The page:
Plot. A gang of robbers led by bad man Dan Marady (James Millican) hatches a scheme to rob a casino. They first hold up a stagecoach and draw the local sheriff and his posse into a wild goose chase. This trick leaves the town defenseless while the gang returns to rob the casino.
At the start of the picture, Scott is riding shotgun on the stage but is lured away before the holdup by the opportunity to find Millican and settle an old score. Millican’s man Pinto (Charles Bronson) takes Scott prisoner instead, ties him up and leaves him to die.
When Scott manages to escape and gets to town, he finds that the stage has been robbed, the driver and his rider have been killed, and a female passenger wounded. The evidence is circumstantial, but the townsfolk quickly assume Scott is one of the gang and get lynch fever.
Three people attempt to protect him. A Mexican cantina owner lets him take shelter in his place of business. An old friend, now deputy sheriff (Wayne Morris), tries to cool down the mob, which lays siege to the cantina. The daughter of the casino owner (Joan Weldon) has a romantic interest in Scott, believes he’s innocent, and does what little she can to help him.
Suspense builds, and the gang filters into town to find its citizens distracted by their effort to take Scott and hang him. The robbery of the casino proceeds as planned, and Scott manages to escape in time to stop them from getting away with the loot. In the shootout, Millican and Bronson are shot. The rest are surprised to find the cinches cut on their saddles, and they’re quickly taken prisoner.
|Scott being manhandled by Charles Bronson|
Highlights. The style of this film is much like André de Toth’s Thunder Over the Plains (1953), reviewed here recently. Despite a large cast of secondary characters, who make up the assemblage of townsfolk in the street, the script, camerawork, and editing make them all stand out as individual personalities. This is partly achieved through judicious use of close-ups.
Wayne Morris’ deputy sheriff is a nicely serio-comic role. Called “Tub” for his prominent gut and habit of withdrawing from the action to the town’s Lunch Room for a meal, he struggles manfully to keep the crowd in check. But the hot heads among them eventually force him to “do his job.”
Coming at the height of Hollywood blacklisting, the film invites parallels with the impact of Congressional witch-hunts on the film industry. The bloodthirsty crowd is whipped into a frenzy by the hysteria and rage of the most vocal among them, including one who is a member of the gang (Bronson). They become an unreasoning mob, ready to rush a man to justice without benefit of trial.
|Scott, Richard Patrick, and Joan Weldon|
Wrapping up. Shot in WarnerColor and standard ratio, the film is only 73 minutes long. In general, after more than fifty years, it holds up fairly well. Its female lead, Joan Weldon has a not very substantial role. The steamy picture of her character on the poster does not go with the properly respectable woman she portrays in the film. Trained as an operatic singer, Weldon played mostly in westerns for both film and TV. For Charles Bronson, it was one of his first credited roles, when he was still performing under his birth name, Charles Buchinsky.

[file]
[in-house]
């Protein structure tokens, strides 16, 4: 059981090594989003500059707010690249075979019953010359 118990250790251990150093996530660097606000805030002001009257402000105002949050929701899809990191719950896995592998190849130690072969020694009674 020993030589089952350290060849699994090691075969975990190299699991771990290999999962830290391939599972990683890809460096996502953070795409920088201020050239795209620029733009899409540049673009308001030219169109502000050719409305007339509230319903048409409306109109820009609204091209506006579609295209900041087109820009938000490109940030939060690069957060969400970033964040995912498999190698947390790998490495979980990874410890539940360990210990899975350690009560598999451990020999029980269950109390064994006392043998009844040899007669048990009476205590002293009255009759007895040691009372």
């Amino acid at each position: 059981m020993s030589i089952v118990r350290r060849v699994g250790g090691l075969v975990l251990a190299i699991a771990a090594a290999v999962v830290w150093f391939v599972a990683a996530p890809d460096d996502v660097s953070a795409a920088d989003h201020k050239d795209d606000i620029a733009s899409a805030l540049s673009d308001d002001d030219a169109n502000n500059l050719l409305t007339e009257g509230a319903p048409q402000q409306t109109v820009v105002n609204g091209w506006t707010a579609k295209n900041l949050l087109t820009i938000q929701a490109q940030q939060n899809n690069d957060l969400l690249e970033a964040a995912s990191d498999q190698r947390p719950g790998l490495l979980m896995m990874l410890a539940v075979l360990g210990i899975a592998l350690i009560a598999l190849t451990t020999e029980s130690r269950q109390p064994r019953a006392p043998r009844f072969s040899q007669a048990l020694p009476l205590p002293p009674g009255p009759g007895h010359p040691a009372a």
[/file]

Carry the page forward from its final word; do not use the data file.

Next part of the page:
The film's few weaknesses are minor flaws. German-born Fritz Feld, who plays a cantina operator named Fritz, had a Hollywood career that began with the silents and extended through over 200 screen roles, mostly on TV. His overacting as an excitable Mexican with a large family gets wearing. The repetitive rants of the more voluble in the crowd have a similar effect.
Scott can be heard at numerous times doing a voice-over narration that seems unneeded. His escape unnoticed from the cantina, which is supposed to be surrounded, is not too plausible. It occasions one of the few stunts in the film, as his character jumps from the roof onto a man with a rifle passing in the street below.
The script was by Thomas Blackburn and based on a story by veteran western writer, Kenneth Perkins (1890-1951). FictionMags Index lists more than 70 stories, novels, and serials by Perkins published over a period of 30 years, many of them appearing in Street & Smith publications.
Curiously, the film came near the end of the careers of two of its actors. Wayne Morris, regarded as “the last of the B-western stars,” had been a much-decorated Navy pilot during World War II. Returning to Hollywood, he appeared in a handful of pictures, including Kubrik’s Paths of Glory (1957) before dying in 1959 at the age of 45. James Millican, after an extensive acting career over most of 25 years, died in 1955, also at the age of 45.
Riding Shotgun is currently available on a three-movie DVD at netflix and at amazon and Barnes&Noble. For more of Tuesday’s Overlooked Movies click over to Todd Mason’s blog, Sweet Freedom.
Coming up: Dane Coolidge, photographer